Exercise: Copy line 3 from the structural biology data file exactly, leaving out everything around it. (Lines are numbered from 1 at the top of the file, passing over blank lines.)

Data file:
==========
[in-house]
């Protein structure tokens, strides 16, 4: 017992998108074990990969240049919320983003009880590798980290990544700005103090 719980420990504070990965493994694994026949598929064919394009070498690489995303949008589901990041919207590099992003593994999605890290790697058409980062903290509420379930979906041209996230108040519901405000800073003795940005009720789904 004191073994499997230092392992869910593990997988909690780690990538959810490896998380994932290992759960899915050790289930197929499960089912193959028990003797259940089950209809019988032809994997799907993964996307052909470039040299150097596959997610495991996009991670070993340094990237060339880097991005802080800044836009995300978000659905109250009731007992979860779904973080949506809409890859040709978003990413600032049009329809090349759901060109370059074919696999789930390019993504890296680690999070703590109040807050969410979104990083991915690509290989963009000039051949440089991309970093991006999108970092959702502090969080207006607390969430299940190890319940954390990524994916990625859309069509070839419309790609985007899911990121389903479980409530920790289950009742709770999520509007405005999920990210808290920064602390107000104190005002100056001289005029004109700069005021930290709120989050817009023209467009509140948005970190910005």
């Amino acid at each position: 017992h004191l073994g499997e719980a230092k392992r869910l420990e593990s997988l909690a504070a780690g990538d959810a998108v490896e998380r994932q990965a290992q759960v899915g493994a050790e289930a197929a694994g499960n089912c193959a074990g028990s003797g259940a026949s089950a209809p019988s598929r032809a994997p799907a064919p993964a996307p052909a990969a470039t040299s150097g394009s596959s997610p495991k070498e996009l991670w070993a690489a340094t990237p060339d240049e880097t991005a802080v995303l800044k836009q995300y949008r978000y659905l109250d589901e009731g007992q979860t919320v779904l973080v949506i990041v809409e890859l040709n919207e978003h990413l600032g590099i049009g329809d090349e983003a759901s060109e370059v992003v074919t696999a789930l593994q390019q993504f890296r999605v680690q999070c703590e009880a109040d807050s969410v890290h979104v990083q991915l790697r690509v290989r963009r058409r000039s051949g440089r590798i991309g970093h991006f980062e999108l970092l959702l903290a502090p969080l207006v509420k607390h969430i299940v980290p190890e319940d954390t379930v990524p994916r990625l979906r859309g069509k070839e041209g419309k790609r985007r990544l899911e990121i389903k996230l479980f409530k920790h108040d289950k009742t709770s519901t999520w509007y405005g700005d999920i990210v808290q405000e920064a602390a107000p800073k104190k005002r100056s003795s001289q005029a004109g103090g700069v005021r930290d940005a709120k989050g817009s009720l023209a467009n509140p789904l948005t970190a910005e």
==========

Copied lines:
């Amino acid at each position: 017992h004191l073994g499997e719980a230092k392992r869910l420990e593990s997988l909690a504070a780690g990538d959810a998108v490896e998380r994932q990965a290992q759960v899915g493994a050790e289930a197929a694994g499960n089912c193959a074990g028990s003797g259940a026949s089950a209809p019988s598929r032809a994997p799907a064919p993964a996307p052909a990969a470039t040299s150097g394009s596959s997610p495991k070498e996009l991670w070993a690489a340094t990237p060339d240049e880097t991005a802080v995303l800044k836009q995300y949008r978000y659905l109250d589901e009731g007992q979860t919320v779904l973080v949506i990041v809409e890859l040709n919207e978003h990413l600032g590099i049009g329809d090349e983003a759901s060109e370059v992003v074919t696999a789930l593994q390019q993504f890296r999605v680690q999070c703590e009880a109040d807050s969410v890290h979104v990083q991915l790697r690509v290989r963009r058409r000039s051949g440089r590798i991309g970093h991006f980062e999108l970092l959702l903290a502090p969080l207006v509420k607390h969430i299940v980290p190890e319940d954390t379930v990524p994916r990625l979906r859309g069509k070839e041209g419309k790609r985007r990544l899911e990121i389903k996230l479980f409530k920790h108040d289950k009742t709770s519901t999520w509007y405005g700005d999920i990210v808290q405000e920064a602390a107000p800073k104190k005002r100056s003795s001289q005029a004109g103090g700069v005021r930290d940005a709120k989050g817009s009720l023209a467009n509140p789904l948005t970190a910005e």